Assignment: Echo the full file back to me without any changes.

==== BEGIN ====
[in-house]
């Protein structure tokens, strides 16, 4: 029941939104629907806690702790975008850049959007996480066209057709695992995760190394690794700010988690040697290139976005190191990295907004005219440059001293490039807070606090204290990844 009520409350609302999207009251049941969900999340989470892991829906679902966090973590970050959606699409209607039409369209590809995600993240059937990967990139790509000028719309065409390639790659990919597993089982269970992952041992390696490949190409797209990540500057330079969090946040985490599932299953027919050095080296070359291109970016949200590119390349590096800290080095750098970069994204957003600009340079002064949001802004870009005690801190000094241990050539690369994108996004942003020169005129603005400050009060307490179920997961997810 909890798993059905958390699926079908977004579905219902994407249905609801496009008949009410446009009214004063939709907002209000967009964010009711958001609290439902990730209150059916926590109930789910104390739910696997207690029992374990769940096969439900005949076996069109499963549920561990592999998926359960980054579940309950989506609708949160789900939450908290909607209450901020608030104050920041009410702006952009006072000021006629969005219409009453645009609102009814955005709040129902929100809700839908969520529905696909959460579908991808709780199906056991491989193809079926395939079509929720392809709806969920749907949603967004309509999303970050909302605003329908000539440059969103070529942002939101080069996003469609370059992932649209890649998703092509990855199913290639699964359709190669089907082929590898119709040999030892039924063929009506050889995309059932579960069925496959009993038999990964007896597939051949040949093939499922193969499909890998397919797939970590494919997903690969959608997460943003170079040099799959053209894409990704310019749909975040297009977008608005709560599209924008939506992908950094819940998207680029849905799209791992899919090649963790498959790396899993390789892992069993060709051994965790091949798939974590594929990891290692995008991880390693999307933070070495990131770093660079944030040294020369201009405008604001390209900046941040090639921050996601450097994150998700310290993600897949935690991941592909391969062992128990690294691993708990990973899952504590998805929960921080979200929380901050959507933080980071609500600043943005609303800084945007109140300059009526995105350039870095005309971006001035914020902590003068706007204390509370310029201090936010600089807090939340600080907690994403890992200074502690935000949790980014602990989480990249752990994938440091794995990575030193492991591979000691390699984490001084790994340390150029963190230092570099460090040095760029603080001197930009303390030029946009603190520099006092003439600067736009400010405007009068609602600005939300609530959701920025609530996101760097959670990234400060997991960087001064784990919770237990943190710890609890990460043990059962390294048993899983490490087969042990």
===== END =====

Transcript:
[in-house]
């Protein structure tokens, strides 16, 4: 029941939104629907806690702790975008850049959007996480066209057709695992995760190394690794700010988690040697290139976005190191990295907004005219440059001293490039807070606090204290990844 009520409350609302999207009251049941969900999340989470892991829906679902966090973590970050959606699409209607039409369209590809995600993240059937990967990139790509000028719309065409390639790659990919597993089982269970992952041992390696490949190409797209990540500057330079969090946040985490599932299953027919050095080296070359291109970016949200590119390349590096800290080095750098970069994204957003600009340079002064949001802004870009005690801190000094241990050539690369994108996004942003020169005129603005400050009060307490179920997961997810 909890798993059905958390699926079908977004579905219902994407249905609801496009008949009410446009009214004063939709907002209000967009964010009711958001609290439902990730209150059916926590109930789910104390739910696997207690029992374990769940096969439900005949076996069109499963549920561990592999998926359960980054579940309950989506609708949160789900939450908290909607209450901020608030104050920041009410702006952009006072000021006629969005219409009453645009609102009814955005709040129902929100809700839908969520529905696909959460579908991808709780199906056991491989193809079926395939079509929720392809709806969920749907949603967004309509999303970050909302605003329908000539440059969103070529942002939101080069996003469609370059992932649209890649998703092509990855199913290639699964359709190669089907082929590898119709040999030892039924063929009506050889995309059932579960069925496959009993038999990964007896597939051949040949093939499922193969499909890998397919797939970590494919997903690969959608997460943003170079040099799959053209894409990704310019749909975040297009977008608005709560599209924008939506992908950094819940998207680029849905799209791992899919090649963790498959790396899993390789892992069993060709051994965790091949798939974590594929990891290692995008991880390693999307933070070495990131770093660079944030040294020369201009405008604001390209900046941040090639921050996601450097994150998700310290993600897949935690991941592909391969062992128990690294691993708990990973899952504590998805929960921080979200929380901050959507933080980071609500600043943005609303800084945007109140300059009526995105350039870095005309971006001035914020902590003068706007204390509370310029201090936010600089807090939340600080907690994403890992200074502690935000949790980014602990989480990249752990994938440091794995990575030193492991591979000691390699984490001084790994340390150029963190230092570099460090040095760029603080001197930009303390030029946009603190520099006092003439600067736009400010405007009068609602600005939300609530959701920025609530996101760097959670990234400060997991960087001064784990919770237990943190710890609890990460043990059962390294048993899983490490087969042990």